Guest blogger G.M.C. Massey (my grandfather) confesses in his memoirs to an instance of awkward shyness as a youth.
I was so bashful that it was pitiful. I remember that when I had gone ever so far to a party, I would stay on the outside till I could peep around and see who al was there. Then I would slip in so that I could not be seen till I became accustomed to the surroundings. Then when I was snapped by some little girl I would have to go and snap some other girl that nearly killed me.
I remember on one occasion I snapped a girl I admired very much and while we were holding up for the other couple to chase the other, I asked the girl that I liked so well to accept a chat with me as soon as we were both free.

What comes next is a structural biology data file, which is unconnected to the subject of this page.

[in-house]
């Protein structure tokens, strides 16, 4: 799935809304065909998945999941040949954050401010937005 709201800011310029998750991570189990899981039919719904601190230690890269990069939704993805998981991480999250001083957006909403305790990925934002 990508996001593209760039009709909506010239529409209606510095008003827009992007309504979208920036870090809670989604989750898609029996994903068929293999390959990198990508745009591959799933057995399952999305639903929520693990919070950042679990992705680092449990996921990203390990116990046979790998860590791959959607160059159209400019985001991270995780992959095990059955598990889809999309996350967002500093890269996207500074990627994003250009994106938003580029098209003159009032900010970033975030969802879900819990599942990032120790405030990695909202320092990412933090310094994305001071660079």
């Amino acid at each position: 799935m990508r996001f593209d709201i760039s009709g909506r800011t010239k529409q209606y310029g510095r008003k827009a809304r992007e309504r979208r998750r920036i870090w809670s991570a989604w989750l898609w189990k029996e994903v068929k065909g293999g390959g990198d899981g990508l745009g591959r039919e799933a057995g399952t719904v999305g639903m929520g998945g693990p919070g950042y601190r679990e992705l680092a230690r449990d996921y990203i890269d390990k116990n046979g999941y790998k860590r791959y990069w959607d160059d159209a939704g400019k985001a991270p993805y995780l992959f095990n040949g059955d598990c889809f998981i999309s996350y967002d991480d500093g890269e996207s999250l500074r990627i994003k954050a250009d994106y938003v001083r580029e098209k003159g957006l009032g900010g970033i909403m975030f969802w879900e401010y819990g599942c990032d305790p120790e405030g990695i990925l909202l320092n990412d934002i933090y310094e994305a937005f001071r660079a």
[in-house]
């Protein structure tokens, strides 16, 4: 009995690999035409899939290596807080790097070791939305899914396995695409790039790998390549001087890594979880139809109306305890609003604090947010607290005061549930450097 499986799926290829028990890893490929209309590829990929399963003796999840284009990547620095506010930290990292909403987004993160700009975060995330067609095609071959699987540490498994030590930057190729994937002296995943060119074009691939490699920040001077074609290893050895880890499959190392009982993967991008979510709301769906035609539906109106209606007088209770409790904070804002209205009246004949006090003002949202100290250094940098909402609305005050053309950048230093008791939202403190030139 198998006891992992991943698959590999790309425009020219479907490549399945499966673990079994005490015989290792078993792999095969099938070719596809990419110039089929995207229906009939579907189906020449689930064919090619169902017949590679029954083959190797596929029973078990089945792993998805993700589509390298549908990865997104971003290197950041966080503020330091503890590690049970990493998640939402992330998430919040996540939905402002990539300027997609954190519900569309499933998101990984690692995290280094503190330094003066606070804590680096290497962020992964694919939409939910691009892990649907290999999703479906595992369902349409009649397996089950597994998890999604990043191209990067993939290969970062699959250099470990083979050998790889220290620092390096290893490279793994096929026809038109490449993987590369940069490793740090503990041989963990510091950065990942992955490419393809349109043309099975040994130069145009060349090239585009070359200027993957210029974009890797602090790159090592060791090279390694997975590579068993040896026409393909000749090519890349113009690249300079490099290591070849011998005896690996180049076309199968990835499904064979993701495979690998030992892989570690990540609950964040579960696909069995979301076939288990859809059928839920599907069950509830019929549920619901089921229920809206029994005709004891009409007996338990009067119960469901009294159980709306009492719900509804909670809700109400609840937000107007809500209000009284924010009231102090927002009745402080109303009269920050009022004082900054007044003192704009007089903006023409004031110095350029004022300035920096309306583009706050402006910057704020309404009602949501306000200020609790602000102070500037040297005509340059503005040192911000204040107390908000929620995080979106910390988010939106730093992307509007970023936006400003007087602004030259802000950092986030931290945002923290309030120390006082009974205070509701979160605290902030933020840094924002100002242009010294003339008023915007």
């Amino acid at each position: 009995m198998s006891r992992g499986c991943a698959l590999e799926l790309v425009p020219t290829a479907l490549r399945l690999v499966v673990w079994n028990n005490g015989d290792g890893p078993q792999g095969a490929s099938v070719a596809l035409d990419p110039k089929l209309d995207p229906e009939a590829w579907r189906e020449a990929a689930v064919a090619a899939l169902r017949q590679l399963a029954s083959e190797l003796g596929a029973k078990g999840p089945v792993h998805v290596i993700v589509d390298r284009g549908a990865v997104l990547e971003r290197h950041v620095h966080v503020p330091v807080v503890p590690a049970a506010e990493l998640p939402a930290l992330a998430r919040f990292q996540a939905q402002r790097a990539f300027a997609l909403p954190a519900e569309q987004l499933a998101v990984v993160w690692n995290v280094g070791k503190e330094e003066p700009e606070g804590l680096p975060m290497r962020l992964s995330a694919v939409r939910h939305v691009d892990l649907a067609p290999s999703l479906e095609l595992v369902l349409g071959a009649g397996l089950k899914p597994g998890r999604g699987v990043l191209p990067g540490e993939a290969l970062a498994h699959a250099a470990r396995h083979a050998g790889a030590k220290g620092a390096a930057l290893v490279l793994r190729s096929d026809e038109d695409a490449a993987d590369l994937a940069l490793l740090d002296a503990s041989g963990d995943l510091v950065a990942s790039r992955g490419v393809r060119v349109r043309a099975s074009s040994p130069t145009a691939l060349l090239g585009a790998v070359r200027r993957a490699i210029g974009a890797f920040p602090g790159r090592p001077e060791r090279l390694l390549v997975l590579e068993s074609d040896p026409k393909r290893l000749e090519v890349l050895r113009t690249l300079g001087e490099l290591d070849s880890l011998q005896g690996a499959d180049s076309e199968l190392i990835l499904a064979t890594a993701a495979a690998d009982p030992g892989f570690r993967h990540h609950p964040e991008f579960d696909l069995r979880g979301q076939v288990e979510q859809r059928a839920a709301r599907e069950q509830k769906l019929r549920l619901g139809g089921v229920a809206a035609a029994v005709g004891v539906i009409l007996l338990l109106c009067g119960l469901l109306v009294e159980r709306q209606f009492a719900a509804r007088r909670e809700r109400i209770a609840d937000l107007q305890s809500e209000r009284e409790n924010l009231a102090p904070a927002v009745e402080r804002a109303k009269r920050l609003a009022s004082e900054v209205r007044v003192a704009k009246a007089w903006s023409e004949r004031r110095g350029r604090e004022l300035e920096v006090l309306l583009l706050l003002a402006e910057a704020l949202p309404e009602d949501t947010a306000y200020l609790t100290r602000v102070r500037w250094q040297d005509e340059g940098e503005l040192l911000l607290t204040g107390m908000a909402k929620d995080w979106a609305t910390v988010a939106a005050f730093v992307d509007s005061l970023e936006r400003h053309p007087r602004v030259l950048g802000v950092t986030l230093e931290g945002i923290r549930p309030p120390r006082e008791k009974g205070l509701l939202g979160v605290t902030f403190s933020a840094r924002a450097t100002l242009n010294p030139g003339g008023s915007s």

When we were both free we sat over next to the wall on a trunk to talk and I was very busy trying to think what to say for I did not want to make any mistake. The girl of course wanted me to lead off in the conversation and I waited so long that I guess she got tired of waiting and she asked what I said. I said, “Nothing yet.” And then she asked me If I was not going to? And that was all that was needed for me. I just got up and got my hat and overcoat and went to my horse and got on him and went straight home, thinking what a fool I was and I vowed to myself that I would not be such a fool any more.
I guess that was my last time to run out of anything to say.